Two nominally identical SGDs (from now on referred to as SGD1 and SGD2) were developed following the same manufacturing stages previously described.
To improve the SGDs usability during fMRI, both the devices were designed to also be able to instrument an already existing fMRI-compatible robotic interface for conducting experiments with newborn infants described in [8,9]. This interface was designed to accommodate the infant’s forearm on a central non-sensitive platform and to passively guide the flexion and extension of the infant wrist while the hand was wrapped around a bar. The instrumentation of the robotic interface with the proposed SGD was performed by switching the non-sensorized handlebar with the SGD, thus allowing the investigation of brain activity related to grasping and spontaneous movements (Figure 5A,B). To fit the SGD to the robotic interface, two temporary PLA-based anchoring systems were fabricated (see Figure 5A). The anchoring mechanism was designed to allow quick and easy fitting of the SGD according to the fMRI investigation being performed.

3.2. Metrological Characterization of the Smart Graspable Device

To estimate SGD sensitivity to Fext (SF), compression tests were performed by using a tensile testing machine (Instron, model 3365, load cell with a range of measurement of ±10 N, an accuracy of 0.02 N, and a resolution of 10−5 N). The blocking system shown in Figure 6 was designed to avoid any axial rotation of SGD during the application of loads on the SGD bars. This system consisted of a support plate with two clamps to securely lock the SGD through M4 fixings.
Each sensor (i.e., SGD1 and SGD2) was placed on the lower base of the machine blocked to the support place by using the 3D-printed clamps. External loads in the range 0 N–2 N were applied on each bar of the SGD at a low compression rate of 2 mm·min−1 to simulate quasi-static conditions (see Figure 6).
The load was applied to the center of each bar by using a mechanical indenter (5 mm diameter). A total of five compression tests were performed on each of the four bars for a total of 20 tests. Once the five tests related to a single bar ended, the SGD was rotated 90° along its longitudinal axis, re-blocked to the support, and the second bar was loaded. The same procedure was repeated for the remaining two bars. The SF value of each SGD was found averaging the twenty responses of all the bars to the applied loads.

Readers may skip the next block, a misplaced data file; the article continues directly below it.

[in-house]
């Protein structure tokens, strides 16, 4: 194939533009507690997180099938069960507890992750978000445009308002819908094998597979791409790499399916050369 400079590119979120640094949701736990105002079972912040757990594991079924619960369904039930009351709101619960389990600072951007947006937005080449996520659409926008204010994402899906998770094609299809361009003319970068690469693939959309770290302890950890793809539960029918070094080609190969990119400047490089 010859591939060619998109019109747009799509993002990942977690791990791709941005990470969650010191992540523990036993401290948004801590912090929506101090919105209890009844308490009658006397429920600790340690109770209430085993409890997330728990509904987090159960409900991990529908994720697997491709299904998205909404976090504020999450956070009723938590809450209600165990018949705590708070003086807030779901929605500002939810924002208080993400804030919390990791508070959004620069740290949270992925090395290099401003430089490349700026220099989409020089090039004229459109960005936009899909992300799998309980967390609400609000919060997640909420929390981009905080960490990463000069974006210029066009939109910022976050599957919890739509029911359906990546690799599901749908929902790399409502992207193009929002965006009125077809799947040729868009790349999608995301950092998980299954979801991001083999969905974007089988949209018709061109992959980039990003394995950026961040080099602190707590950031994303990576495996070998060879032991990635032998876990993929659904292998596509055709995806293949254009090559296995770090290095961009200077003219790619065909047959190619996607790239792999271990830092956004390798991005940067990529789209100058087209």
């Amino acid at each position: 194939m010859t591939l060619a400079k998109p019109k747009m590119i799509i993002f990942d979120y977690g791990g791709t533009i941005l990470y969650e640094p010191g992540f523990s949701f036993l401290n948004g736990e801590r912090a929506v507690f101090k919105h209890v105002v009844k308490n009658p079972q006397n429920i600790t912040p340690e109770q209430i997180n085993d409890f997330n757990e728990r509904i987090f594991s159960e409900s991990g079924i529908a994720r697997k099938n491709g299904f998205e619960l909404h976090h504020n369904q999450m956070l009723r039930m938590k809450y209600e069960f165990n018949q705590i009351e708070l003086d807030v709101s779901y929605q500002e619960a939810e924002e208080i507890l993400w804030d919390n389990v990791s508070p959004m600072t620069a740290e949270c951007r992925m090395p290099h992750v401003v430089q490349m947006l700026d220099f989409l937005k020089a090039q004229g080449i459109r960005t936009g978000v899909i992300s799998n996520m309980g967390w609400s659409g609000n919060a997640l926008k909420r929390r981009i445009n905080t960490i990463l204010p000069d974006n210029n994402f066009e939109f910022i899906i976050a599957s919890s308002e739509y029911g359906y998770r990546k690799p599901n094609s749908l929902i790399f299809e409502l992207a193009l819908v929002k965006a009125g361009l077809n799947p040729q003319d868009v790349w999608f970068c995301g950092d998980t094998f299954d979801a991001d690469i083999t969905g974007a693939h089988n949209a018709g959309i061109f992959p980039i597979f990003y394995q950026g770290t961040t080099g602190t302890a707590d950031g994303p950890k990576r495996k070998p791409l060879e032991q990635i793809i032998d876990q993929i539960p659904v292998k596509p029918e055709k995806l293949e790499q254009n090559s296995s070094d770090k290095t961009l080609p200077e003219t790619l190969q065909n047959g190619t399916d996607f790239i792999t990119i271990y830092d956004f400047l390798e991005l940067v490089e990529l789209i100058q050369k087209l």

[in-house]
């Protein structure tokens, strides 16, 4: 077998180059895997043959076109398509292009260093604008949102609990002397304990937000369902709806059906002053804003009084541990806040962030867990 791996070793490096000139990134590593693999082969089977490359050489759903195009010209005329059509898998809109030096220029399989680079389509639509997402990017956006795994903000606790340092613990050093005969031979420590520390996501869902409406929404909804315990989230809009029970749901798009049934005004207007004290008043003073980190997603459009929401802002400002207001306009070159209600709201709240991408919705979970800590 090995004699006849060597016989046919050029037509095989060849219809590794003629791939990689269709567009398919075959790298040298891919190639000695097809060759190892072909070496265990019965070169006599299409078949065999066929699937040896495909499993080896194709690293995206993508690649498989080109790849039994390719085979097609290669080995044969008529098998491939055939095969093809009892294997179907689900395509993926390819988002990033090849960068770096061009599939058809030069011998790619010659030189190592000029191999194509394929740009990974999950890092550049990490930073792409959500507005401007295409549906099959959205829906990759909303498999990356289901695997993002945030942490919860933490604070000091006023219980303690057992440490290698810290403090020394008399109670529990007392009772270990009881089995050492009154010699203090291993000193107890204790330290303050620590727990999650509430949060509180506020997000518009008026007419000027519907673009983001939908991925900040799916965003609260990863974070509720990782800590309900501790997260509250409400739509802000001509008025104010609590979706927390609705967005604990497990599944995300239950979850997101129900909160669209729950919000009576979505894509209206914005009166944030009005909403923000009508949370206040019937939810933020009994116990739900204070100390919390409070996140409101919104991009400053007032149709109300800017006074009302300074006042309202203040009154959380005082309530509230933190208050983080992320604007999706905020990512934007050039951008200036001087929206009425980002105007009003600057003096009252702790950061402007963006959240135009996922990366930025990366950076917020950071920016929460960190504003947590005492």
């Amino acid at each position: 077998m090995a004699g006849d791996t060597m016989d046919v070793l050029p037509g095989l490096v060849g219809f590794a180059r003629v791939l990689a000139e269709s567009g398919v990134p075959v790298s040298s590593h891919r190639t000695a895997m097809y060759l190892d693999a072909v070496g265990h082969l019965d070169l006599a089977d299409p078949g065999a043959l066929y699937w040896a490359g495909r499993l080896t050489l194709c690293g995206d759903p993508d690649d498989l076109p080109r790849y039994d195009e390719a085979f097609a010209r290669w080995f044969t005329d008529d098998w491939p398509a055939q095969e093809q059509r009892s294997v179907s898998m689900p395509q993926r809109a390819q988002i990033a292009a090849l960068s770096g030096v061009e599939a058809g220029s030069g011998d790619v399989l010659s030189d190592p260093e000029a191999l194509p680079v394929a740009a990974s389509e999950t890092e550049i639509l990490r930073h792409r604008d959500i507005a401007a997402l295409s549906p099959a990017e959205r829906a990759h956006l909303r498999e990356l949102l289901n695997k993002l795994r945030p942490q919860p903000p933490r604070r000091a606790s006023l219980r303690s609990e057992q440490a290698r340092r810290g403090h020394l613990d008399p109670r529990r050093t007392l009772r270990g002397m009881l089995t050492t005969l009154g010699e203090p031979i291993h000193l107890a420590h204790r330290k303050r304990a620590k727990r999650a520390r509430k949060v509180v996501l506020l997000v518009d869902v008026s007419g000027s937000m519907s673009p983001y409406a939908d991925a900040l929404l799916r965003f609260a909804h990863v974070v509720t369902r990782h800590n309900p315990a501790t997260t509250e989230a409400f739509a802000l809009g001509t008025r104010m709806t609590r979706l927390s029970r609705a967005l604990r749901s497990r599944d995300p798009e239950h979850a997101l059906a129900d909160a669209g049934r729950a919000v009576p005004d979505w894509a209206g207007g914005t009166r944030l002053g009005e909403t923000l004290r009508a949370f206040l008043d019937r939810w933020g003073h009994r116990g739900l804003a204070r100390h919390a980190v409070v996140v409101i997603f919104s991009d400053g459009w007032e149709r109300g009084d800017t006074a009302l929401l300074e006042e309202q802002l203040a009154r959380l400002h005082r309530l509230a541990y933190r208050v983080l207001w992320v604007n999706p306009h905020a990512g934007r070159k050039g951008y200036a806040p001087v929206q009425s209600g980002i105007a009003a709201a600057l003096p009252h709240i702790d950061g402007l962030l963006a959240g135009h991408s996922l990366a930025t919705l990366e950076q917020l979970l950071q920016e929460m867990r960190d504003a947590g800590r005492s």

During each test, the output from the tensile machine was collected at a sampling frequency of 100 Hz. The ΔλB values were simultaneously recorded using the optical spectrum interrogator (si255, Hyperion Platform, Micro Optics Inc., Atlanta, GA, USA) at the same sampling frequency.
The calibration curve (ΔλB vs. Fext) was obtained by processing the collected data through a custom algorithm to evaluate the average value of ΔλB vs. Fext. The first step was the synchronization of the experimental values of ΔλB and Fext. Then, both the average value and the expanded uncertainty of ΔλB were calculated across the twenty tests. The expanded uncertainty was calculated by using a t-Student reference distribution (with 19 degrees of freedom and a level of confidence of 95%). Finally, a linear regression to find the equation of the line which best fits the experimental data (i.e., ΔλB vs. Fext) was performed. Its slope represents the SF value for SGD1. The same procedure was followed for SGD2 (see Figure 7).
Results showed a SF value of ~0.23 nm·N−1 for both devices, suggesting a good reproducibility of the fabrication process. Moreover, an R2 > 0.99 indicated excellent agreement between the experimental data and the linear fitting model.

4. Experimental Validation of the Smart Graspable Device

To assess the proposed SGDs performance in a real scenario, two explorative tests were performed with a newborn infant and an adult subject. Given the high agreement in SF values between SGD1 and SGD2, SGD1 was used for the following tests and for simplicity is now referred to as SGD. First, an explorative test was performed on a healthy newborn infant in the neonatal intensive care unit of St. Thomas Hospital (London, UK) to test compatibility of the SGD and assess its ability to detect a newborn infant’s grasp. A further explorative trial within an fMRI experiment was then carried out to validate the device performances inside the MRI scanner and to confirm that activation within the brain areas associated with the grasping action detected by SGD could be identified with fMRI.

4.1. Experimental Trial on a Newborn: Protocol and Results